|access_token||The access token issued by Space.|
|token_type||The type of the token issued by Space. Value is case insensitive.|
|expires_in||The lifetime in seconds of the access token. For example, the value "3600" denotes that the access token will expire in one hour from the time the response was generated.|
|scope||Optional, if identical to the scope requested by the application; otherwise, required. A space separated list of rights required to access specific resources in Space.|
The parameters are included in the
entity-body of the HTTP response using the "application/json" media type. The parameters are serialized into JSON structure by adding each parameter at the highest structure level. Parameter names and string values are included as JSON strings. Numerical values are included as JSON numbers. The order of parameters does not matter and can vary.
Space includes the HTTP "Cache-Control" response header field with a value of "no-store" in any response containing tokens, credentials, or other sensitive information, as well as the "Pragma" response header field with a value of "no-cache".
If the request failed application authentication or is invalid, Space responds with an HTTP 400 (Bad Request) status code (unless specified otherwise) and includes the following parameters with the response:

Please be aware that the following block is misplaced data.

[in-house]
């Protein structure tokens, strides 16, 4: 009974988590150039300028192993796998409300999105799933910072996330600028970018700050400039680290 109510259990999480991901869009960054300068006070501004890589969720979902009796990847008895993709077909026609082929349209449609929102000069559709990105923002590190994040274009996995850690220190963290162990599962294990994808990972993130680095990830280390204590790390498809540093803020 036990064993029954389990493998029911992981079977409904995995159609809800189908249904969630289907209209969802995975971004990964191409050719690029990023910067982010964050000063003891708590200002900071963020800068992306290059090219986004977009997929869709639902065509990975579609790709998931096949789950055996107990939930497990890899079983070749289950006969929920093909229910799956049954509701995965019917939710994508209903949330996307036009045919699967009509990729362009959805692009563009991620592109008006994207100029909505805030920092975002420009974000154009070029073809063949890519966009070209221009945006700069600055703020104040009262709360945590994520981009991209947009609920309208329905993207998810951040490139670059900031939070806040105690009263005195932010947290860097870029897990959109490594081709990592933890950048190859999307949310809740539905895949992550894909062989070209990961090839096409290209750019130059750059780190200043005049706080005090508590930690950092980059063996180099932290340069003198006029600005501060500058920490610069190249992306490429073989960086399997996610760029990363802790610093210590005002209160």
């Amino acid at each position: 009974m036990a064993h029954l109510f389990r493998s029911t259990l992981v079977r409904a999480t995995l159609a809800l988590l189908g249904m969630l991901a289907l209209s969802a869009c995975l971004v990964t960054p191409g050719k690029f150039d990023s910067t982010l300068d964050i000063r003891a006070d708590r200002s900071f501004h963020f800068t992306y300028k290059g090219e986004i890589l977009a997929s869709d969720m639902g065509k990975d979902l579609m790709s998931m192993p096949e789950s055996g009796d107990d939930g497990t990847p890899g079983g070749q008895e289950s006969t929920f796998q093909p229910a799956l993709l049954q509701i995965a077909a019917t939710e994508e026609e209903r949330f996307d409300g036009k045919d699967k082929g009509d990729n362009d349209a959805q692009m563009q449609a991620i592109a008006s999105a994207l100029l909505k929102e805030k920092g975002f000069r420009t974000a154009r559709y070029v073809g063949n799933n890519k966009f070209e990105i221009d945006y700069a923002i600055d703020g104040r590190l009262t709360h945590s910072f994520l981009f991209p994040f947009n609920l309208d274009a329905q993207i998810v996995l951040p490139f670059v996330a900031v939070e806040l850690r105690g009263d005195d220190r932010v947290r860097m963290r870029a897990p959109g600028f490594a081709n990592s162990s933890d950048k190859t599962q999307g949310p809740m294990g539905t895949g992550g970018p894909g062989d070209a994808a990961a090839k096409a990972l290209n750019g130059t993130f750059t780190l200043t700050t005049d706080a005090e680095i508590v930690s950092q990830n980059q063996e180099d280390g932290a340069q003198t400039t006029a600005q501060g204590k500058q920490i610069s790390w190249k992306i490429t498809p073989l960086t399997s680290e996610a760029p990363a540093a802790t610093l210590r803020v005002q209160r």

A single ASCII [USASCII] error code from the following:
invalid_request— The request is missing a required parameter, includes an unsupported parameter value (other than grant type), repeats a parameter, includes multiple credentials, utilizes more than one mechanism for authenticating the application, or is otherwise malformed.
invalid_client— Application authentication failed (e.g., unknown application, no application authentication included, or unsupported authentication method). Space may return an HTTP 401 (Unauthorized) status code to indicate which HTTP authentication schemes are supported. If the application attempted to authenticate via the "Authorization" request header field, the Space server will respond with an HTTP 401 (Unauthorized) status code and include the "WWW-Authenticate" response header field matching the authentication scheme used by the application.
invalid_grant— The provided authorization grant (e.g., authorization code, resource owner credentials) or refresh token is invalid, expired, revoked, does not match the redirection URI used in the authorization request, or was issued to another application.
unauthorized_client— The authenticated application is not authorized to use this authorization grant type.
unsupported_grant_type— The authorization grant type is not supported by Space.
invalid_scope— The requested scope is invalid, unknown, malformed, or exceeds the scope granted by the resource owner.
- Human-readable ASCII [USASCII] text providing additional information to assist the application developer in understanding what went wrong.
The parameters are included in the entity-body of the HTTP response using the "application/json" media type. The parameters are serialized into a JSON structure by adding each parameter at the highest structure level. Parameter names and string values are included as JSON strings. Numerical values are included as JSON numbers. The order of parameters does not matter and can vary.